In an unexpected turn of events, the Council of Islamic Ideology (CII) and its relevance in the status quo was debated for the first time ever in the Senate on Tuesday. Attacks made by those supporting the CII against members of PPP, and whether they could recite passages from the Quran, are only further evidence of why the CII should be done away with. Personal attacks against a party, or its members, do not win arguments. If anything, senators who were against doing away with CII only proved why it needs to scrapped altogether.

Senators supporting CII argued that the abolition could not take place considering that Islam cannot be taken out of the country’s constitution. Attaching the sanctity of an entire belief system (Islam) to a flawed, imperfect and often obtuse man-made construct (CII) only serves to undermine the belief system itself. Islam does not need clerics with dubious intentions and questionable intelligence levels weighing in on policy matters that actually have no relevance to religion. Dismissing the use of DNA evidence in rape cases when scientific proof in itself is incontrovertible is the primary example of this.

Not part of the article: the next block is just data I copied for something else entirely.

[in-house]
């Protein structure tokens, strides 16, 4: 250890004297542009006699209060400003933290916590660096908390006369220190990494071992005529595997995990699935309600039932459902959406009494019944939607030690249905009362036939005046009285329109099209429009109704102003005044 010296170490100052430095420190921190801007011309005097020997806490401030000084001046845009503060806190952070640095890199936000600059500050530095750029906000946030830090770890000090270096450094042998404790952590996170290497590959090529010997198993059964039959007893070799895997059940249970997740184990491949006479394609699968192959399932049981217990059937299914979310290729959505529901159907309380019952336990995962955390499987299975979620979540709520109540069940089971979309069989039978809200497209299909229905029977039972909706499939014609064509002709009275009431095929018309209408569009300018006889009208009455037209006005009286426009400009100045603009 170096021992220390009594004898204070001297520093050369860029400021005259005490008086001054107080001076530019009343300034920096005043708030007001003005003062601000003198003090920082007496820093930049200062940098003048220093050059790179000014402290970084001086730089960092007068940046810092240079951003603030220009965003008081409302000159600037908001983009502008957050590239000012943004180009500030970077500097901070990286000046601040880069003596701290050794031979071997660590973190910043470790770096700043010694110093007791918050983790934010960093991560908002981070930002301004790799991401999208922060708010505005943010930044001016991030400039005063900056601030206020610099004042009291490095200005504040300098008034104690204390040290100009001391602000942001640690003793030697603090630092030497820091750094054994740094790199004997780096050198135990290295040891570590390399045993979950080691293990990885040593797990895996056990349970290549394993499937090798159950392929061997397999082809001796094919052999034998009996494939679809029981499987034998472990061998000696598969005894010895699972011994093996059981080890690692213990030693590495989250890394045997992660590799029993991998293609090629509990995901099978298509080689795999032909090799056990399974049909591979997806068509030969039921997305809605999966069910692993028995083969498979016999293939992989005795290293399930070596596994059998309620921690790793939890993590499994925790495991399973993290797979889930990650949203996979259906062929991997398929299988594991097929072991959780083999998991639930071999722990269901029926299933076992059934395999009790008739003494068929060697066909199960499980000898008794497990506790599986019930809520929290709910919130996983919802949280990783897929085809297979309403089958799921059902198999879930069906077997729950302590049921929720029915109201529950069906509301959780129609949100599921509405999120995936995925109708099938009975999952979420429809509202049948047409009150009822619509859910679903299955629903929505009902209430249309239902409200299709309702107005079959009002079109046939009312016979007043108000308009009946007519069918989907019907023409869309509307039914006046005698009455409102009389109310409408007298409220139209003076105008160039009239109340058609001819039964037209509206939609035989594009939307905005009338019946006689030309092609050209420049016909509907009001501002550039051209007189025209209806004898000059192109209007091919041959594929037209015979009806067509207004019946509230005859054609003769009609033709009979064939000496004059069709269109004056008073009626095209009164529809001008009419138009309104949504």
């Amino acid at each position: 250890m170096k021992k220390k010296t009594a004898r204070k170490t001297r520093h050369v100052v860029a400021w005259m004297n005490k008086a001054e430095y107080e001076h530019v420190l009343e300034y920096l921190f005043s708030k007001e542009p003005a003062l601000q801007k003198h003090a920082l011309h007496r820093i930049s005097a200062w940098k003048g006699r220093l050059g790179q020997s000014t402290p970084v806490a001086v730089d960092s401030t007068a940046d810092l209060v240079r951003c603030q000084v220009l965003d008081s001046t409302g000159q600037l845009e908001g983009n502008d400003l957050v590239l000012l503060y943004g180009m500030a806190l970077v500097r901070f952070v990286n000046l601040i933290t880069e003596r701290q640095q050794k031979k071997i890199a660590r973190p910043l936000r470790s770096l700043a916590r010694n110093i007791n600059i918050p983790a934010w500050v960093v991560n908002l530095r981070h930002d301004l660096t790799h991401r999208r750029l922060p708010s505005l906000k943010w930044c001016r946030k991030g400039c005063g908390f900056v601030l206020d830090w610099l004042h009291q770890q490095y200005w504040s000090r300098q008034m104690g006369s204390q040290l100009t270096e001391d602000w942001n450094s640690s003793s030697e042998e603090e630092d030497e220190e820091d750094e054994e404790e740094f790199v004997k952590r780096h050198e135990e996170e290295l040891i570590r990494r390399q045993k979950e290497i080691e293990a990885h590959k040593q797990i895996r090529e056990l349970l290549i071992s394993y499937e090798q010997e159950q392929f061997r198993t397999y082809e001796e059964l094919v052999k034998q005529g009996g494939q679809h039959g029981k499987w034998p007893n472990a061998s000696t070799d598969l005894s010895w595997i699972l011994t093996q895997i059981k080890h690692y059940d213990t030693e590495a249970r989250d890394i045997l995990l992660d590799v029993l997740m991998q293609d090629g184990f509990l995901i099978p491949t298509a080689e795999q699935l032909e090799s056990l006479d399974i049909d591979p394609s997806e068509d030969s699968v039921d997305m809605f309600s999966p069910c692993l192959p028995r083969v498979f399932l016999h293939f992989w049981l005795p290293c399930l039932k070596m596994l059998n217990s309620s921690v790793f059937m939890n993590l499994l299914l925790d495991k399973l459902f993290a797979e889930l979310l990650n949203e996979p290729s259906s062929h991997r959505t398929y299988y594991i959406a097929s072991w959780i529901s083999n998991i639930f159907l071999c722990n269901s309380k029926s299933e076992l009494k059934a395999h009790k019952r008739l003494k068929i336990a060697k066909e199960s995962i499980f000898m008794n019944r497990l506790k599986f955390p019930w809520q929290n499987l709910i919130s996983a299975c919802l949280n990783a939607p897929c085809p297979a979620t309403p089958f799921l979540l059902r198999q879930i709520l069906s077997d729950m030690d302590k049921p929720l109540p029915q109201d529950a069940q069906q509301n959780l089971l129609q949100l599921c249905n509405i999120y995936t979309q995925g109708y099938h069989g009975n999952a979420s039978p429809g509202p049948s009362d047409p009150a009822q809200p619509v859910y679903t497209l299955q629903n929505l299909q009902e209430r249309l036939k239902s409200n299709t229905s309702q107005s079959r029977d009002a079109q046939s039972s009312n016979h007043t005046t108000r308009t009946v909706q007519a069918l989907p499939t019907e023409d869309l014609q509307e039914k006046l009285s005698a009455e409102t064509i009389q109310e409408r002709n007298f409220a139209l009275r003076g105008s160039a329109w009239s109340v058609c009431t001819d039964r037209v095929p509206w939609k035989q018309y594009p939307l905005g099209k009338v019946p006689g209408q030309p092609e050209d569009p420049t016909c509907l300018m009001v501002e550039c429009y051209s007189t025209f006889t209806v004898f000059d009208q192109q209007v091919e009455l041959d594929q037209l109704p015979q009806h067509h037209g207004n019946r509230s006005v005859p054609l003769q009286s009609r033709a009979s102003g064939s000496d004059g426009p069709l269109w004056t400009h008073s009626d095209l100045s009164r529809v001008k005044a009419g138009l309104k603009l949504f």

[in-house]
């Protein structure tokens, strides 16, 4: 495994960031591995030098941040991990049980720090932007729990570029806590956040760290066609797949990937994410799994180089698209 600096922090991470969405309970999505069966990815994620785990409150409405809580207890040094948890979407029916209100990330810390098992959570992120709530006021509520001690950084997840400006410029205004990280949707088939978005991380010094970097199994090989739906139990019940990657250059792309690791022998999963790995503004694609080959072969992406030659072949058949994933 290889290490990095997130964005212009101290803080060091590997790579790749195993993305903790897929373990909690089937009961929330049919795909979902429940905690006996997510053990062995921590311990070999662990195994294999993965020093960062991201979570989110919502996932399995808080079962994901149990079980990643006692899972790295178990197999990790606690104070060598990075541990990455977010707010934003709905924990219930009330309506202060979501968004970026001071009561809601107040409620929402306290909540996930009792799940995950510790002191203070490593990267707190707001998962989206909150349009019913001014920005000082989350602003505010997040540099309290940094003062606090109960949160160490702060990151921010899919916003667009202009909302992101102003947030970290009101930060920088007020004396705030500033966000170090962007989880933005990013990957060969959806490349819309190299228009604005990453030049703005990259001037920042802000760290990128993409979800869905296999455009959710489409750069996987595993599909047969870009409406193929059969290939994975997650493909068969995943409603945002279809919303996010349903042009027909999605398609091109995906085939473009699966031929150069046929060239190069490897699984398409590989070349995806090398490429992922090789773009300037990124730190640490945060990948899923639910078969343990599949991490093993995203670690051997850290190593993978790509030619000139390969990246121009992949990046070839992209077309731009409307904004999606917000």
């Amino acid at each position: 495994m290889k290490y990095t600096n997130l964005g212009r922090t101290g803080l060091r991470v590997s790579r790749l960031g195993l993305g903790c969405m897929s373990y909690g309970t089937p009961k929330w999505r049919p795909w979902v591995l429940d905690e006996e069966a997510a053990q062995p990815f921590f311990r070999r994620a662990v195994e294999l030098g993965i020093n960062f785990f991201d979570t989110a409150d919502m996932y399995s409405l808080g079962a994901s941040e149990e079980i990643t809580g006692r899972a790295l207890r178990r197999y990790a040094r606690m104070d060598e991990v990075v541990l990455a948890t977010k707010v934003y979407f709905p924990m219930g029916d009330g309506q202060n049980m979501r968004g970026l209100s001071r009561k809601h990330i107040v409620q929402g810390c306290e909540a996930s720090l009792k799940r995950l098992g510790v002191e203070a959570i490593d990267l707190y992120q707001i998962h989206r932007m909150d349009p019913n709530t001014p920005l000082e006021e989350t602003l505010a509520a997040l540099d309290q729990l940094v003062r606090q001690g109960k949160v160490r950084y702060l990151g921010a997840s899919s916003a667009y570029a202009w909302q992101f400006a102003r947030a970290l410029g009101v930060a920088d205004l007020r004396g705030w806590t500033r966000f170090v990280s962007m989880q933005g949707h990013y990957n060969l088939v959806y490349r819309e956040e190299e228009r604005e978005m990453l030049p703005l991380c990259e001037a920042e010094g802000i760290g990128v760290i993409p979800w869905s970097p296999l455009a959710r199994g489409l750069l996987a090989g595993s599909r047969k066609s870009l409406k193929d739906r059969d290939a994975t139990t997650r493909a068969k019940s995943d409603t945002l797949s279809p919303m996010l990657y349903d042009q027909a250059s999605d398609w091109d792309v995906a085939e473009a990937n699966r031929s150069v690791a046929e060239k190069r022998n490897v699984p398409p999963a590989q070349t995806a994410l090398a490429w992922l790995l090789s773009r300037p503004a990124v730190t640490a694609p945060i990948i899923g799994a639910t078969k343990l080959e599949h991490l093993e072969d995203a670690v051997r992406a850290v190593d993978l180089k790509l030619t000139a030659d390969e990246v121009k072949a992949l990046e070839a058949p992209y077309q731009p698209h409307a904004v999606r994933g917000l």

On a more positive note, the fact that this subject is being debated at all in the Senate – after over twenty years of redundancy on part of CII

– is ground-breaking on its own. The CII was the brainchild of General Zia-ul-Haq and it is time that the government sheds this remnant of his failed policy of Islamisation. The debate is likely to arouse rancour from religious circles, but the government needs to be brave enough to establish its writ in the face of opposition from clerics. Realistically though this is unlikely to happen. The PML-N government relies on its support from religious circles and is probably not willing to fuel the controversy at the risk of hurting its voter base.

The only sort of opinion on religion needed from the state is promoting tolerance. The one thing that the state has to ensure is that sectarianism and extremism are completely eradicated from society. Some of the clerics sitting at CII have still not come to terms with this.

Whatever else remains in all matters spiritual is the personal domain of an individual and the state needs to stop trying to police the morals of society. The CII had the chance to become the driving force in the fight against extremism, but its members did not deem this path a worthy one. Upholding tradition for tradition’s sake will get us nowhere, and it is time the doors of CII are closed permanently.